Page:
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UFO - Lights Out

Posted on the 06 June 2013 by Ripplemusic

UFO - Lights Out
I've been listening to and enjoying a lot of the new music that comes my way via Ripple but the album that I have been cranking the most at home, in my car and on my iPod right now is UFO's 1977 album Lights Out. I need to work out this "obsession" before I can move on and start writing up some of the deserving new discs of this year. One of the biggest things that got me involved with Ripple six years ago (!) is that Racer and Pope are old fucks like me who haven't given up the desire for new kicks. Another big reason is that Racer is an even bigger UFO fanatic than me.
UFO has always been a favorite of mine but, like Thin Lizzy, every few months I pick up on a song or album that I've overlooked the past 3 decades. Right now that would be the song "Electric Phase," the second to last song on side B of Lights Out. It had been a while since I listened to the entire album and "Electric Phase" jumped out of the speakers and made me take notice like never before. I played it a few times in a row noticing things that I'd never heard. On the surface it's a great song with a heavy stomping beat but there's some brilliant layers going on underneath. It starts off with some heavy riffing from the multi-talented Paul Raymond on guitar before Michael Schenker joins in on slide guitar, something he rarely plays on UFO albums. Phil Mogg's voice soars in, then the extremely underrated rhythm section of Pete Way on bass and Andy Parker on drums thump in with major authority. This song has such a unique quality to it (I refuse to use the term "vibe"). It's exotic kinda like Zeppelin's "Kashmir" or Rainbow's "Stargazer" but with a much more "down on the street" feel. As Schenker plays wooshy slide parts Raymond plays a stuttering guitar riff that locks in with a tight pattern laid down by the bass and drums. Phil's powerful vocals deliver his risqué verses of teenage lust. All of this is just a warm up for one of Schenker's best soaring guitar solos.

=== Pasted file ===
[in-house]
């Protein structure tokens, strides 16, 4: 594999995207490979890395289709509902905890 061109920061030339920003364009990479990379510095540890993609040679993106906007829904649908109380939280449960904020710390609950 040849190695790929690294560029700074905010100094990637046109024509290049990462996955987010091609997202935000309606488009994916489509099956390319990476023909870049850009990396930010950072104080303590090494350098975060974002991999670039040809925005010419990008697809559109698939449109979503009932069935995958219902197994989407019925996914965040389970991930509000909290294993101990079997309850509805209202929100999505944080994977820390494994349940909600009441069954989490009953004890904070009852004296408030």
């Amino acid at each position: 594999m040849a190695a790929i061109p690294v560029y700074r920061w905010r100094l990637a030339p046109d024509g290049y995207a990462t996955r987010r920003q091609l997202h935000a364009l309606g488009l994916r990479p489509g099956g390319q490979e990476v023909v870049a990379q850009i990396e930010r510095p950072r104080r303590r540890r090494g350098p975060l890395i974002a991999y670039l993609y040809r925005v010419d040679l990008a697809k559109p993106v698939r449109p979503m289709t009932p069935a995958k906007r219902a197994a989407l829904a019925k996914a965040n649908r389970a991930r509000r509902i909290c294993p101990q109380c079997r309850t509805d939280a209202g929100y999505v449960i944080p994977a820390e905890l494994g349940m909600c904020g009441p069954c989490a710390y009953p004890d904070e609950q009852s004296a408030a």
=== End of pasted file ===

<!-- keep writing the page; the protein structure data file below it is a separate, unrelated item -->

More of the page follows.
"Electric Phase" merges with the 7 minute mammoth "Love To Love" to close out the album on a real high note. "Love To Love" is sort of UFO's "Stairway To Heaven." It starts out with a huge crash of the gong followed by an ominous keyboard line similar to the theme from Rosemary's Baby. The band comes in with a jam that's heavy as hell before switching to an orchestral ballad 2 minutes into the song. There are fancy string arrangements and orchestration. Tension builds throughout the song before climaxing with a memorable guitar solo. It's no surprise that this is Steve Harris from Iron Maiden's favorite song. UFO were a huge influence on just about every New Wave Of British Heavy Metal band but especially Maiden.